For mere mortals it's hard work;Letter
His brilliance eclipsed by a wall of lost essays, he shines his inspiration upon the hearts of budding Charles Mansons and lo! multitudes of Mother Theresas are born. Gone from his vocabulary are such poverty- stricken phrases as planning, marking and testing, his very presence is enough to bring forth untold treasures from the hearts and minds of ... Oh do me a favour!
Come on, Andrew Cunningham. It's time to come down from the planet Zog and join the real world along with the rest of us.
No one is saying that qualities such as inspiration and brilliance are unwanted in the classroom - plainly we need more teachers with the ability to thrill. To imply however, that some innate magical quality is more fundamental than the skills and strategies, which the craftsman teacher can and must acquire by sheer hard work is simply unhelpful.
Unhelpful to the profession and dismissive of the rest of us lesser mortals who don't fall into the super-hero category but who care enough to want to be better, to do better and are willing to work hard in order to make it happen.
How sad that Mr Cunningham seems to think that "fizz" is somehow incompatible with following a syllabus, "fun" can't be a major ingredient of carefully planned lessons and "sparkle" is an alternative to a good scheme of work. It is likewise tragic that a love for a subject and a natural rapport with children is often mistaken for quality teaching rather than an ingredient of it.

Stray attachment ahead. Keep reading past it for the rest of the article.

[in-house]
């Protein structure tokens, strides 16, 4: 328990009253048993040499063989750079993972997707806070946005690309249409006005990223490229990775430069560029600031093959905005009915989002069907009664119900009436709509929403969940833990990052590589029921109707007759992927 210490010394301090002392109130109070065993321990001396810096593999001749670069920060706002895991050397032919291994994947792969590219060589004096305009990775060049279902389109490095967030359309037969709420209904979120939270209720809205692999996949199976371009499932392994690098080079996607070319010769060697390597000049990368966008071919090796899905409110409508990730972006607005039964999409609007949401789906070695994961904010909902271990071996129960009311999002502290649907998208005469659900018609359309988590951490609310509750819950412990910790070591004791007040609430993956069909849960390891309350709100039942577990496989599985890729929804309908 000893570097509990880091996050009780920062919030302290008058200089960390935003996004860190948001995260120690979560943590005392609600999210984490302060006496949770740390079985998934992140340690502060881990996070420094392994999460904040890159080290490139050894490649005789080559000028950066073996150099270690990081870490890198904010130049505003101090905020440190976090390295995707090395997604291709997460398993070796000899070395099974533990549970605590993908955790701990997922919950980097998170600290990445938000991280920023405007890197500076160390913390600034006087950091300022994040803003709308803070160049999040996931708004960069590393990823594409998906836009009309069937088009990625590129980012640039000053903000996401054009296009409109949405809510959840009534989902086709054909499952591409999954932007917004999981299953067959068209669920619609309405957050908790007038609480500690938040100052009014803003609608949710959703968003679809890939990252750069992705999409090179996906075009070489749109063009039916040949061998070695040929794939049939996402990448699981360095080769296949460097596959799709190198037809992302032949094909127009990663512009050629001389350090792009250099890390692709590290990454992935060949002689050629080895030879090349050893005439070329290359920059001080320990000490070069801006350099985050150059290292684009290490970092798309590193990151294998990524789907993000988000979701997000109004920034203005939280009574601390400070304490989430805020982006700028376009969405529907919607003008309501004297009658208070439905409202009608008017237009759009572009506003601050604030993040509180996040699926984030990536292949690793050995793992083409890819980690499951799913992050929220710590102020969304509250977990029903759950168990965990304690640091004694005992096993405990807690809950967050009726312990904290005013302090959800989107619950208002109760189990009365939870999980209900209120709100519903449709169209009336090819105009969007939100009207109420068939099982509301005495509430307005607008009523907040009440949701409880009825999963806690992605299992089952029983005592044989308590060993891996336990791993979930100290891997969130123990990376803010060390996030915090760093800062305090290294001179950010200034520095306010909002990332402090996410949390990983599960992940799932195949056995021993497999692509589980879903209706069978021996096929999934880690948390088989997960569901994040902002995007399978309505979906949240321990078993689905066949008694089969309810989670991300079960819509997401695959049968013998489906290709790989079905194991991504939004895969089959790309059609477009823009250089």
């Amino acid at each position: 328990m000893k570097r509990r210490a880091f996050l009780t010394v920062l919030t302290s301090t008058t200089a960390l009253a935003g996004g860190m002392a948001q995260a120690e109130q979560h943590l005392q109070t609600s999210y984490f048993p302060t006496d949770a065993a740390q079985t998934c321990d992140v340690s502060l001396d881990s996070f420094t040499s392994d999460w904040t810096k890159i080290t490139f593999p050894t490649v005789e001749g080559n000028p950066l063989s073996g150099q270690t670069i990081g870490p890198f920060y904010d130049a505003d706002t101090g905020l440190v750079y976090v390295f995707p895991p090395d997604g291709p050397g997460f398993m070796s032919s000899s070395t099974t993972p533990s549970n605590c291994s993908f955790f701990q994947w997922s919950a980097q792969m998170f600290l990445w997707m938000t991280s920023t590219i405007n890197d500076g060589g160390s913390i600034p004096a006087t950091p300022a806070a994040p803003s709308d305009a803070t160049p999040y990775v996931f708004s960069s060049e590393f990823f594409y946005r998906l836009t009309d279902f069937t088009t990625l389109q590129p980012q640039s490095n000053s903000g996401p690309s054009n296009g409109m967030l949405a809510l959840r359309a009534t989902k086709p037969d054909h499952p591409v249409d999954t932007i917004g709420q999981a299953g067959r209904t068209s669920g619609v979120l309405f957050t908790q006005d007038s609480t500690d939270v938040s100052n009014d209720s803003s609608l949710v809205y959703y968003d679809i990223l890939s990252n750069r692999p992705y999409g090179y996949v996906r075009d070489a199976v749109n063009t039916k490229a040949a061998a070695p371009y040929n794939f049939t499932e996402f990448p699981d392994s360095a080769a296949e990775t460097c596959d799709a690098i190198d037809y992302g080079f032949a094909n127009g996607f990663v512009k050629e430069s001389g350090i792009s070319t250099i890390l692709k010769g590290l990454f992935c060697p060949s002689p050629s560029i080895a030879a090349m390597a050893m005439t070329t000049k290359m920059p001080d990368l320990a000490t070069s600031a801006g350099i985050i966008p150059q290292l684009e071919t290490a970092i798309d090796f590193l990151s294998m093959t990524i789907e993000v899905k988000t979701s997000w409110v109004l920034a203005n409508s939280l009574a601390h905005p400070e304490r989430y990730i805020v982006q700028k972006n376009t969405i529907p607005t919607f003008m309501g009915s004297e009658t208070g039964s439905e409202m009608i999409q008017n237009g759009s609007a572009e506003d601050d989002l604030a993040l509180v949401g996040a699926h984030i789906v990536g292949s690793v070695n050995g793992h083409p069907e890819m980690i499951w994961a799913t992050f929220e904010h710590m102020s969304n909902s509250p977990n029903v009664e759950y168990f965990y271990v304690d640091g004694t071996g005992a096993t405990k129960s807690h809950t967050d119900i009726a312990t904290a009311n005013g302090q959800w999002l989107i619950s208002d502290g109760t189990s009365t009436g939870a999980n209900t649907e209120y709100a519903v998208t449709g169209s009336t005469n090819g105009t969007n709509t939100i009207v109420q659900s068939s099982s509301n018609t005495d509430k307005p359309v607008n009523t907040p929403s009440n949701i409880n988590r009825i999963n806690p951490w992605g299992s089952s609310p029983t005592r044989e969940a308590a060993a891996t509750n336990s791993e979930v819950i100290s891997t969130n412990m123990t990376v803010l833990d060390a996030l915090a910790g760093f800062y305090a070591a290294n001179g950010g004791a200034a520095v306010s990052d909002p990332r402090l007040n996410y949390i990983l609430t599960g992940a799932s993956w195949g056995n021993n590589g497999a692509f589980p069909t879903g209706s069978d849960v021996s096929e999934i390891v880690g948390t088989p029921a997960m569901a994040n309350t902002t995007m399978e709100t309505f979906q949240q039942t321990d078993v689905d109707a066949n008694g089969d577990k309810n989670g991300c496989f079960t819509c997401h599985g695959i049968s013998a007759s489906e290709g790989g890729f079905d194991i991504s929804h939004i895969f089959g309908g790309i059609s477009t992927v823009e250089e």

The picture painted by Mr Cunningham is one of an entertainer and an egoist who enjoys the buzz of children "hanging on his every word".
In my opinion, it is time such teachers added a safety net of professionalism to their act. They may then be able to catch the children who dare to "fall off".
Forgive the cliche but to me, the art of teaching is more to do with perspiration than inspiration. You don't have to be Super Teacher but you do have to invest a lot of yourself in your craft and you do have to care.
Head of science
The Mary Webb school